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Omar Khayyam


(Nishapur c. 1050- Nishapur 1122) Persian mathematician and poet.
Omar Khayyam ('Omar the tentmaker') was educated as a mathematician and astronomer, and worked at the royal court as astronomer. His works on algebra and geometry gave him an elevated position in his own time.
In 1077 he issued an important work that solved problems with the mathematics of Euclid, problems mathematicians in Europe managed to solve only 5-600 years later. From 1074 to 1079 Khayyam worked on a reform of the calendar system. The new system was used until 1925 in Persia (now Iran).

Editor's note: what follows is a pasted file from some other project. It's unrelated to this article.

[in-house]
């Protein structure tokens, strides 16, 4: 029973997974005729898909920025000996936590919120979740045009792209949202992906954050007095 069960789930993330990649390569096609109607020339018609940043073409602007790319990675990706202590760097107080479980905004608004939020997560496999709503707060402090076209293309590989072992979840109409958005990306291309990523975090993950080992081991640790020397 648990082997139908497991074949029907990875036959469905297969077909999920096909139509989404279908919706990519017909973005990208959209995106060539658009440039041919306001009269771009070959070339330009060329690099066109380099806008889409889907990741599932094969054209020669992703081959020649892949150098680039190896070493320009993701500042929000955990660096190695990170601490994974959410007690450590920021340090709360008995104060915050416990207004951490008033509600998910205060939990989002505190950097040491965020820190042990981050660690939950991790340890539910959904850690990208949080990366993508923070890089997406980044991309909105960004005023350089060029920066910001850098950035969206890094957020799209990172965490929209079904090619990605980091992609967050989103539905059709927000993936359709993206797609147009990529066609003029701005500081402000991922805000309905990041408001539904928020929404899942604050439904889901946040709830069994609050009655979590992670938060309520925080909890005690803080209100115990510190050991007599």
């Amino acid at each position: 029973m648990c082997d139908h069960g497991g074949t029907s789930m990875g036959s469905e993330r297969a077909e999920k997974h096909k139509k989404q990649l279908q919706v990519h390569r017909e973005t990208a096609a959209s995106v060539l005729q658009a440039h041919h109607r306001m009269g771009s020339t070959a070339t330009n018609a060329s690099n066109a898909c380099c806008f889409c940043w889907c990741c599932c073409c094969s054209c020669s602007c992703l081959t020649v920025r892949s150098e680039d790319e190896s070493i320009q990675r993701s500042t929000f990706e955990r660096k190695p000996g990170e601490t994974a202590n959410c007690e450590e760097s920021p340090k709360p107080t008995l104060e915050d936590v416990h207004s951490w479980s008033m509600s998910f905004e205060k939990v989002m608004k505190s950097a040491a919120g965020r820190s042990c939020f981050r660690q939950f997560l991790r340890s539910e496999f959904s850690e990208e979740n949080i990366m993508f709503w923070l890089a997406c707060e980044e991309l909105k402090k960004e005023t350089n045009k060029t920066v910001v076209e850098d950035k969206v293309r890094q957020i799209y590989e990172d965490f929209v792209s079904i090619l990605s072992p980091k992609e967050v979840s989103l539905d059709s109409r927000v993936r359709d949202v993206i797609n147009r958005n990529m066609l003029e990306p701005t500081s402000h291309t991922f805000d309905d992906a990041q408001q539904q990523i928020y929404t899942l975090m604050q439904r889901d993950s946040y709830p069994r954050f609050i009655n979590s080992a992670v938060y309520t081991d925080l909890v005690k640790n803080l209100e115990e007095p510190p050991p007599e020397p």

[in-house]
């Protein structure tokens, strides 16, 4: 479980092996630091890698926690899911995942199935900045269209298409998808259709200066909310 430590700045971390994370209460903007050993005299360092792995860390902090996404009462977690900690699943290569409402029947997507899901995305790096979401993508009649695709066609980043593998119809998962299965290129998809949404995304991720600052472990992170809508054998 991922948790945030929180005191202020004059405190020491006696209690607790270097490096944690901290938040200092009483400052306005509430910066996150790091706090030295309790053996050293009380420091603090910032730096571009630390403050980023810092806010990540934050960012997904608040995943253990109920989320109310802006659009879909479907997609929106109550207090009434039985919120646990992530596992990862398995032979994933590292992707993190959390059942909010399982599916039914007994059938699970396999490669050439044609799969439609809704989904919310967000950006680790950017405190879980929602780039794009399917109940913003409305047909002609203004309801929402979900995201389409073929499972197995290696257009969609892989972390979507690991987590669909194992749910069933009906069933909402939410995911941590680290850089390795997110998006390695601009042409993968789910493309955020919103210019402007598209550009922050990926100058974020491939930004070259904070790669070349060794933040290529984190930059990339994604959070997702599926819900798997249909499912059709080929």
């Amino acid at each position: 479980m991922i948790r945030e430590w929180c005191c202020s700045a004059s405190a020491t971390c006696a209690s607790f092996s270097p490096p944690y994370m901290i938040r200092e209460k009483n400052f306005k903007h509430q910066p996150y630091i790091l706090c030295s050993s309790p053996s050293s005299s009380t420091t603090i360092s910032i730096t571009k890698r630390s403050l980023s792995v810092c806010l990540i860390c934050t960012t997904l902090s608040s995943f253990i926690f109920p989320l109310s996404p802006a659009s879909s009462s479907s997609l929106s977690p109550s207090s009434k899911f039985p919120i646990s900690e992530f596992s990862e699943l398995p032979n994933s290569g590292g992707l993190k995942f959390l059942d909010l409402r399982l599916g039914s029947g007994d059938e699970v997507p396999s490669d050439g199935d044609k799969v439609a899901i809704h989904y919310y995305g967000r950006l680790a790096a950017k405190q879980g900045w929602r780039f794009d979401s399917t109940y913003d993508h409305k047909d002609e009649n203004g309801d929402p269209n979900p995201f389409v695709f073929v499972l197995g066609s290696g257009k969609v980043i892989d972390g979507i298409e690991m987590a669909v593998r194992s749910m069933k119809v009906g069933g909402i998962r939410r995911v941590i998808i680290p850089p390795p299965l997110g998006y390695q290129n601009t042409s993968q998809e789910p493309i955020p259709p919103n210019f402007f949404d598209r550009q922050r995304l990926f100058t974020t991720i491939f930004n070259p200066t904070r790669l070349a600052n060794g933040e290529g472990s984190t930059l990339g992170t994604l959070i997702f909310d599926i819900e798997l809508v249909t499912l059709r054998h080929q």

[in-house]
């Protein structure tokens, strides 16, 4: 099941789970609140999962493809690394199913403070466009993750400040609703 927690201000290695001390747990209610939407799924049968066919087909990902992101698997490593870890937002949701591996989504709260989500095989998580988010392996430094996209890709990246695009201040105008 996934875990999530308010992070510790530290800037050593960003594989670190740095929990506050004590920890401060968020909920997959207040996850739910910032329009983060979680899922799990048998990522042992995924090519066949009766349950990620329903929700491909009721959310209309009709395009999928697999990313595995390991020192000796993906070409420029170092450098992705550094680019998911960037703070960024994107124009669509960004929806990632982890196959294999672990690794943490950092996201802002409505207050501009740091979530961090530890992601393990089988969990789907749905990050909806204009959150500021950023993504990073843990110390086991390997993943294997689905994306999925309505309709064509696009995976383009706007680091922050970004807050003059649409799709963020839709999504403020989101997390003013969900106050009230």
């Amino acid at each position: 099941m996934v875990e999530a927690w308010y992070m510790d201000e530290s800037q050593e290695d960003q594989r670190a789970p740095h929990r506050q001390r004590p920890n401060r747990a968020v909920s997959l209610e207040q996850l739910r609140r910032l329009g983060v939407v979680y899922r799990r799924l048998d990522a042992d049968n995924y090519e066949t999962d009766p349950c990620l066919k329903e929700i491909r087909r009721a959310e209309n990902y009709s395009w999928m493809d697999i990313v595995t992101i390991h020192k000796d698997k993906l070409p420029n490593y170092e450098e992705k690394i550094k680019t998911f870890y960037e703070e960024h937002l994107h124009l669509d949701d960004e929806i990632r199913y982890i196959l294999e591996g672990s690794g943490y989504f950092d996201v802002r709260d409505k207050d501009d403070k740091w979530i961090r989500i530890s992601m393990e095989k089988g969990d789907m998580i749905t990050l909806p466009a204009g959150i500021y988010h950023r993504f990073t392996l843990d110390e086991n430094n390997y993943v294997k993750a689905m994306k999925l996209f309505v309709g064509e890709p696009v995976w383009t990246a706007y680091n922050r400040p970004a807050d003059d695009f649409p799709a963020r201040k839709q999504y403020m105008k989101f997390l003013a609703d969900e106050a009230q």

It is for his poetry that he now is best remembered, collected in Rabayat, even if it now is believed that a large part of the 1,000 four-line stanzas cannot be attributed to him. Omar Khayyam's fame in the West came with the paraphrase by the British Edward Fitzgerald in 1859. The true Rabayat, the Iranian one, has poems covering four subjects:
  1. Mankind
  2. Pleasure of life
  3. Life and destiny
  4. Realization of sin and moralization
Click to open: Omar Khayyam: Rubayat




By Tore Kjeilen